# How can I find all numbers for which the XOR-sum is 0?

Given a list of integers $[a_1, a_2, \dots a_n]$, I want to find the number of $n$-tuples $(x_1,\dots,x_n)$ of integers such that the following three conditions are satisfied:

1. $x_1 \oplus x_2 \oplus \dots \oplus x_n = 0$.
2. $x_k \in [0,a_k]$ for each $k$.
3. $x_k=a_k$ for at least one $k$.

For instance, if the given list is [1,2,3], the answer is 4, and the specific solutions are

• [0,2,2],
• [1,0,1],
• [1,1,0], and
• [1,2,3].

A brute-force approach would just compute the Cartesian product of all $x_k$s or simply count through the whole number space starting with [0,0,0]. But how can I tackle this problem with a more sophisticated algorithm? What paradigm is a good choice? Dynamic programming? If I only consider condition 2, then I could think of denoting the sub-problem by

$$E[n,i]$$

Where $n$ defines the number of integers and $i$ the current slot. Also given the caps $[m_1, m_2, \dots,m_n]$ then the number of combinations could be computed with:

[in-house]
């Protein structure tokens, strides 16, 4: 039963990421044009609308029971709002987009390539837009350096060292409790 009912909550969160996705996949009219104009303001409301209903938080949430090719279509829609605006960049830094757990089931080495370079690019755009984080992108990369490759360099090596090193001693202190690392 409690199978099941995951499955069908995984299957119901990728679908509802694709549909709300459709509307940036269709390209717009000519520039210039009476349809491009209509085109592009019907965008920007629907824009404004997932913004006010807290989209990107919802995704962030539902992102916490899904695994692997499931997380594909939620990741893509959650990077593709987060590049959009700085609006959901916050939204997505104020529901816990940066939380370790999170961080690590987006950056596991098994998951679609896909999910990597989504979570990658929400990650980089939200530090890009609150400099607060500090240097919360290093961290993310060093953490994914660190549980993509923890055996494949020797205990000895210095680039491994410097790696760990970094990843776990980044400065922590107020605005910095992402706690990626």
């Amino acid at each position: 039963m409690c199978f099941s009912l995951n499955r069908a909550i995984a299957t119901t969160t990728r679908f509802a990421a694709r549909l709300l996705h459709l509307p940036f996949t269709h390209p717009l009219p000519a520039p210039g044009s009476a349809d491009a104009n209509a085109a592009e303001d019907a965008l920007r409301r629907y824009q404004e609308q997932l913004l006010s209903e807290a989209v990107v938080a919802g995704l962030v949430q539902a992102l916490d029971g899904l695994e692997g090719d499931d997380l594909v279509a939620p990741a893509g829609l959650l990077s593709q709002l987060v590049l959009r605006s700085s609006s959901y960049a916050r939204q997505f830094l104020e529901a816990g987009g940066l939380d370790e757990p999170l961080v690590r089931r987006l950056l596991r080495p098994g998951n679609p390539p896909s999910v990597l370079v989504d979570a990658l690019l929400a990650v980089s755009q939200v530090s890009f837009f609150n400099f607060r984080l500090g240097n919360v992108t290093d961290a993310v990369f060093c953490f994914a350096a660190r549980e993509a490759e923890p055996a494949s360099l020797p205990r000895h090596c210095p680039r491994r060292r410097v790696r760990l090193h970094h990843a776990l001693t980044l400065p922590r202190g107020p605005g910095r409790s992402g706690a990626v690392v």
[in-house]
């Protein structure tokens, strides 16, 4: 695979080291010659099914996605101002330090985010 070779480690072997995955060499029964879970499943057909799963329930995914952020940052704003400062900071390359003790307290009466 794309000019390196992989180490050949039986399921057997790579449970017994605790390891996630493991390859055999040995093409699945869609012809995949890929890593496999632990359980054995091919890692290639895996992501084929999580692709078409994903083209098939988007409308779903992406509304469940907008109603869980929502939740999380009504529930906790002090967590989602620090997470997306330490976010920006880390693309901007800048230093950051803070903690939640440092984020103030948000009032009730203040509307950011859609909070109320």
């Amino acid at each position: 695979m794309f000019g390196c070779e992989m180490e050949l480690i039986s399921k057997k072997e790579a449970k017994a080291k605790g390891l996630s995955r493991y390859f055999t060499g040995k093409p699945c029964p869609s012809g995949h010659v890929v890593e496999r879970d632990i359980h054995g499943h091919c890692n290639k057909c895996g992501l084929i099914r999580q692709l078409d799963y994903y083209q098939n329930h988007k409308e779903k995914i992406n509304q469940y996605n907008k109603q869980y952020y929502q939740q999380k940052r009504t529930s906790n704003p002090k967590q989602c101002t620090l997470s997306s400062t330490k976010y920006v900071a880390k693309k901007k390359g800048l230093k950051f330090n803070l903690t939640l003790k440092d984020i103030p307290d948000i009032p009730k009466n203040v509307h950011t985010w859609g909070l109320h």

\begin{align*} E[0,0] & = 0 \\ E[0,i] & = 1 + m_i \\ E[n,i] & = (1 + m_i) \cdot E[n, i-1] \\ E[n,i] & = \text{invalid if } i + 1 > n \end{align*}

But how can I integrate the XOR constraint here?

On the other hand it seems this is a classical Constraint Satisfaction Problem which could be backtracked.

• I wonder if [0, 0, 0] and [0, 1, 1] are also solutions of your example. – Yoshio Okamoto Feb 3 '13 at 12:37
• @YoshioOkamoto No, sorry for making a false impression. But look at the last paragraph starting with Another constraint. [0, 0, 0] and [0, 1, 1], both, do not have one number slot, which was kept untouched. There is no $x_k$ in it, which sill has the original value $a_k$. – Mahoni Feb 3 '13 at 12:40
• @Mahoni: Following up on Yoshio's comment: why is $[2, 2, 0]$ not a solution? Similarly, why is $[3, 0, 3]$ not a solution? – Rachit Feb 3 '13 at 12:52
• This is easy to solve by dynamic programming in $O(n A^2)$ time, where $A = \max_i a_i$. Let $F(j, t)$ denote the number of tuples $(x_1, x_2, \dots, x_j)$ where (1) $0\le x_i \le a_i$ for every index $i\le j$, (2) $x_i = a_i$ for some index $i\le j$, and (3) $x_1\oplus x_2\oplus\cdots\oplus x_j = t$. There are $O(nA)$ subproblems, each of which can be evaluated in $O(A)$ time. – Jeffε Feb 3 '13 at 21:08
• Can you solve the decision problem in (strongly) polynomial time? – Jeffε Feb 3 '13 at 21:09